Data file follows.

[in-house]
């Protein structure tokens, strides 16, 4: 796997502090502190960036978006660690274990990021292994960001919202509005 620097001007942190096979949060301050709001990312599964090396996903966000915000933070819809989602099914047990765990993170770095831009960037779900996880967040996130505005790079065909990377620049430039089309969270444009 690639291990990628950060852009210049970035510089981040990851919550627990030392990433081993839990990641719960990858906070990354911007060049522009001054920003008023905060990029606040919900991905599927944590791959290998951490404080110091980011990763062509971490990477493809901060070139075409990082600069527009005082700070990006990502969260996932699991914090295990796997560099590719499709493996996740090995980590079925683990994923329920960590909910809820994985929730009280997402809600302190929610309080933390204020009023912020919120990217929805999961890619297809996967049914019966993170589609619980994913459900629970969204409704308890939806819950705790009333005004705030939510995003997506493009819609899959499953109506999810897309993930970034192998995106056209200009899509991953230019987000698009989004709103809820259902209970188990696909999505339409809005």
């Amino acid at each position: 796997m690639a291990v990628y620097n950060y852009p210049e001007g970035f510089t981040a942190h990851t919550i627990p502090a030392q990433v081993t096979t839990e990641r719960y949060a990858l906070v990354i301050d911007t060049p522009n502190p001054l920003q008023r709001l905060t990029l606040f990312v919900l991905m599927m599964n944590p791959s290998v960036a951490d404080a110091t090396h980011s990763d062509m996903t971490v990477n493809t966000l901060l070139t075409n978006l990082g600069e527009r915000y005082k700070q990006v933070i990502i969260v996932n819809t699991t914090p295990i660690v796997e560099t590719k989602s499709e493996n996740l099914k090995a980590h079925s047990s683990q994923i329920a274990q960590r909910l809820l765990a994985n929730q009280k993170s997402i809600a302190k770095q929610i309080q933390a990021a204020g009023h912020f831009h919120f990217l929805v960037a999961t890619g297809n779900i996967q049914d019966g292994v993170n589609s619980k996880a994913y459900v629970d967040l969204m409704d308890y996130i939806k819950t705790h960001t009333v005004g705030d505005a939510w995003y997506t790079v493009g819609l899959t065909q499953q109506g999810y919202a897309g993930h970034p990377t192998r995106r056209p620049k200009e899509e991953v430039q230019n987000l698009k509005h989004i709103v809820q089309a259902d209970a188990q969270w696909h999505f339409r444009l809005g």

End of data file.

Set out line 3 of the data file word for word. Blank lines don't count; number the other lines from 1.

């Amino acid at each position: 796997m690639a291990v990628y620097n950060y852009p210049e001007g970035f510089t981040a942190h990851t919550i627990p502090a030392q990433v081993t096979t839990e990641r719960y949060a990858l906070v990354i301050d911007t060049p522009n502190p001054l920003q008023r709001l905060t990029l606040f990312v919900l991905m599927m599964n944590p791959s290998v960036a951490d404080a110091t090396h980011s990763d062509m996903t971490v990477n493809t966000l901060l070139t075409n978006l990082g600069e527009r915000y005082k700070q990006v933070i990502i969260v996932n819809t699991t914090p295990i660690v796997e560099t590719k989602s499709e493996n996740l099914k090995a980590h079925s047990s683990q994923i329920a274990q960590r909910l809820l765990a994985n929730q009280k993170s997402i809600a302190k770095q929610i309080q933390a990021a204020g009023h912020f831009h919120f990217l929805v960037a999961t890619g297809n779900i996967q049914d019966g292994v993170n589609s619980k996880a994913y459900v629970d967040l969204m409704d308890y996130i939806k819950t705790h960001t009333v005004g705030d505005a939510w995003y997506t790079v493009g819609l899959t065909q499953q109506g999810y919202a897309g993930h970034p990377t192998r995106r056209p620049k200009e899509e991953v430039q230019n987000l698009k509005h989004i709103v809820q089309a259902d209970a188990q969270w696909h999505f339409r444009l809005g």